Often it was too low, so low she often felt dizzy – even as a child – and in recovery after her stroke, the nurses struggled to raise it. She needed help walking when she got up from lying down; unassisted, she was at risk of crashing to the floor.

We resorted to a diet with a lot of salty snacks and caffeine-laden drinks to try to elevate it. Could that have been to blame? Possibly.

Some studies suggest that low blood pressure – medically referred to as hypotension and diagnosed when those numbers are below 90/60 – is associated with cognitive decline in later life.

It may compromise a healthy, sustained blood flow to the brain because, when your blood pressure is too low, the brain is the first thing to be starved of fresh blood and oxygen – hence the dizziness.

Those with low blood pressure experience a drop in pressure when they sit up or stand from a prone position – hence my mother’s collapsing every time she got up. This was exacerbated because she has never been keen to stay hydrated.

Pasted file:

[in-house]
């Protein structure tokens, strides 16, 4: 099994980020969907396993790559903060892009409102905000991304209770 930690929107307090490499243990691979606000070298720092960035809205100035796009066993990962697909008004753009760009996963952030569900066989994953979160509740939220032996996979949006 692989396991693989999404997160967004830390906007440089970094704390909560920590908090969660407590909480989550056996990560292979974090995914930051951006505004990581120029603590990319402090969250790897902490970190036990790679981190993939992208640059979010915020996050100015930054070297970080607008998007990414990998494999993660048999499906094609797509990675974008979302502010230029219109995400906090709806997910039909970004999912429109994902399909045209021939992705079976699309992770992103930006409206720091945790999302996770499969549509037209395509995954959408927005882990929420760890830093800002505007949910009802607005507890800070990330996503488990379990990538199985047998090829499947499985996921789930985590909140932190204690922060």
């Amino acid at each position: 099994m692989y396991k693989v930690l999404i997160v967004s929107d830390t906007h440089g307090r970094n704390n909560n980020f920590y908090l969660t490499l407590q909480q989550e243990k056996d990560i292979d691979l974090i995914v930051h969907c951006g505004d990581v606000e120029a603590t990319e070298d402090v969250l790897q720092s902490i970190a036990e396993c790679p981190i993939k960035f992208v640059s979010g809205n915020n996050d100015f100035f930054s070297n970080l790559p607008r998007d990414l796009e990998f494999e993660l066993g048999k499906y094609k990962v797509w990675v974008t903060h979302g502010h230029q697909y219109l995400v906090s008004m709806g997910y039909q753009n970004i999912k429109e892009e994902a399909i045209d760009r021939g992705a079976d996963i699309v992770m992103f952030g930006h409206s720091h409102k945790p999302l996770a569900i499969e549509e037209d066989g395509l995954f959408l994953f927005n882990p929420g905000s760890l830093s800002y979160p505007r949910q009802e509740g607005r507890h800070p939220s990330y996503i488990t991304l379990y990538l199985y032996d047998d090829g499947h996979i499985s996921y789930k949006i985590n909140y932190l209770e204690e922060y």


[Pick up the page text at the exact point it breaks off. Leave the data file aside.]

Dehydration is a key cause of low blood pressure; when the body is low on water, blood volume drops, which can cause blood pressure to drop, too.

If blood pressure – high or low – is a significant risk factor for dementia, how does it compare to other risk factors?

Peters says controlling high blood pressure is important for multiple reasons.

It’s never too late, or too early, to start thinking about brain health and adopting a healthy lifestyle to promote it, Peters says. A healthy diet and regular physical activity will help keep your blood pressure at or around the optimal level.

My doctor, still sceptical that I have white-coat syndrome, put me on a low-dose daily antihypertensive. If you’ve been put on meds to control blood pressure, says Peters, make sure you take them as directed.

I do.

This is the fourth instalment in a series on dementia, including the research into its causes and treatment, and the quest to prevent or delay its onset; advice for carers on helping dementia patients while protecting their own well-being; and stories of hope.

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This article originally appeared on the South China Morning Post (, the leading news media reporting on China and Asia.